Be available and be helpful. Sometimes the fact that you are available alone could be the main reason they choose you. If you really want to win, you should consider prioritizing. If there is a chance for bad weather, try to find a solution and do not bill for postponed days.
My First Time to Bid for an International Job
Back in 2018, I dreamed of landing my first international client. I would be pleased with a small, local architectural firm, or even with a furniture manufacturer, or a lighting company, literally with anybody who has some connection to architecture. I contacted more than 200 architectural firms in different countries, without any success. The first opportunity came to me as a surprise, when I was photographing a cool new office in Budapest for one of my regular clients, a company dealing with safety glass systems. Every time I worked for them, I tried to send out some sample images to the interior designer of the space. When I found out that this space was designed by a foreign firm, I was thrilled. After two minutes of googling them, I realized that they are a very well-known architectural firm in the U.S., and they have offices all over the world. By this time, I had become obsessed with showing them the pictures. After the contractor had seen the images he was kind enough to write the following e-mail to them with me in CC:
Hi Sabrine and Paul,
Deko’s photographer, Gyorgy Palko, has made a pretty good set from the 5th floor just before go-live. Would you be interested in seeing them?
Thanks,I changed the names, but it was a good sign that they are on a first name basis, which implied a good relationship between them.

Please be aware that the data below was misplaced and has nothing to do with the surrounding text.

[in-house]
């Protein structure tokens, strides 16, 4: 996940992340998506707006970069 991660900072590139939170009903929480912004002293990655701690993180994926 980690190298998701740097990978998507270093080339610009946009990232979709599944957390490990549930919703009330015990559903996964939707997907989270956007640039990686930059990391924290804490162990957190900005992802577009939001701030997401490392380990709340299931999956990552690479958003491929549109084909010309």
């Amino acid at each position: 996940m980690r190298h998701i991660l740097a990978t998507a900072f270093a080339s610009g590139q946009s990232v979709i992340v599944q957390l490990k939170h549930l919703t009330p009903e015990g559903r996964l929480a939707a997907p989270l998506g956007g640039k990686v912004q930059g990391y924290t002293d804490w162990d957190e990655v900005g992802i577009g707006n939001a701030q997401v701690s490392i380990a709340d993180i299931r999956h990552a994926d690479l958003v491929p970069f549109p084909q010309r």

They quickly replied that they were in fact interested: ‘Yes, we would love to see them‘. After this positive answer I wrote my first short e-mail to them:
Dear Sabrine and Paul!
My name is George Palko, and I’m an architectural and interiors photograher and I had the opportunity to photograph the office for Deko.
Here you can find the series with watermarks: Dropbox link
I’m happy that you want to see the images.
Looking forward to your reply.
Have a nice day!
Good morning George,
We very much liked your photographs, some great shots!
Please could you let us know the costs to obtain the following giving us right to use them in Architectural Firm Name documents,
9, 10, 11, 12, 25, 27, 33, 36, 38, 39, 42, 48, 54, 62
Detail shots 1 and 2
Yes, indeed it was a very good morning for me as you can imagine. The time has come for me to do some more research. I found out that they were working with a “big-time” photographer in the U.S. who was charging about $5,000 per day. I was in contact with their office in London – where the prices are much different than the U.S. – and the job was located in Hungary, where the day rate for a well-established architectural photographer is between $500 and $1,000 USD. These were the things I put into consideration when I wrote this as an answer: